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New La Silla Observatory Image Shows Seagull Nebula

September 26, 2012
Image Caption: This image from ESO’s La Silla Observatory shows part of a stellar nursery nicknamed the Seagull Nebula. This cloud of gas, known as Sh 2-292, RCW 2 and Gum 1, seems to form the head of the seagull and glows brightly due to the energetic radiation from a very hot young star lurking at its heart. The detailed view was produced by the Wide Field Imager on the MPG/ESO 2.2-meter telescope. Credit: ESO [ Full Size Image ]

Watch the Video: [ Zooming in on the Seagull Nebula ]

Watch the Video: [ Panning Across the Head of the Seagull Nebula ]

Lee Rannals for redOrbit.com – Your Universe Online

A new image taken by the European Space Observatory’s La Silla Observatory shows off a stellar nursery nicknamed the Seagull Nebula.

This nebula looks like the head of the seagull, and glows brightly due to the energetic radiation from a hot young star that sits at its heart.

Nebulae are interstellar clouds of dust, molecules, hydrogen, helium and other ionized gases where new stars are being born. They come in different shapes and colors, and can sometimes lead to peculiar names due to the shapes they form.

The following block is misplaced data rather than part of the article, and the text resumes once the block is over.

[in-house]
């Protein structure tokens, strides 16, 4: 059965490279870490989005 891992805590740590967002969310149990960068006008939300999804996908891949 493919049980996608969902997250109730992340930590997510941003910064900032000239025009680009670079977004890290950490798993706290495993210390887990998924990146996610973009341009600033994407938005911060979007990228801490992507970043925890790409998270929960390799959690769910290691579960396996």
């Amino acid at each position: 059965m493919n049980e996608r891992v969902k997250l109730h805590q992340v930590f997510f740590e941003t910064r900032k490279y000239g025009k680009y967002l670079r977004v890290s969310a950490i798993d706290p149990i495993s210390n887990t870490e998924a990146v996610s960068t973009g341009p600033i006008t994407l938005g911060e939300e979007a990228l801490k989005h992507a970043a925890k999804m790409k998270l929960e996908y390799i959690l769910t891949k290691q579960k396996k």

The new image was taken by the Wide Field Imager on the MPG/ESO 7-feet telescope at the La Silla Observatory in Chile. The Seagull Nebula is just one part of the larger nebula known formally as IC 2177, which spans over 100 light-years across.

The cloud of gas pictured is located about 3,700 light-years away from Earth, and it lies just on the border between the constellations of Monoceros and Canis Major.

The gas and dust that forms the head of the seagull glows brightly in the sky due to the strong ultraviolet radiation coming from one star, HD 53367, that can be spotted in the center of the image and could be taken as the seagull’s eye.

The radiation from the young stars causes the surrounding hydrogen gas to glow with a rich red color and become an HII region.

Light seen from the hot blue-white stars is also scattered off the tiny dust particles in the nebula to create a contrasting blue haze.

Part of the Seagull Nebula was observed for the first time by the German-British astronomer Sir William Herschel in 1785, but the part shown in the latest image was seen about a century later.


Source: Lee Rannals for redOrbit.com - Your Universe Online



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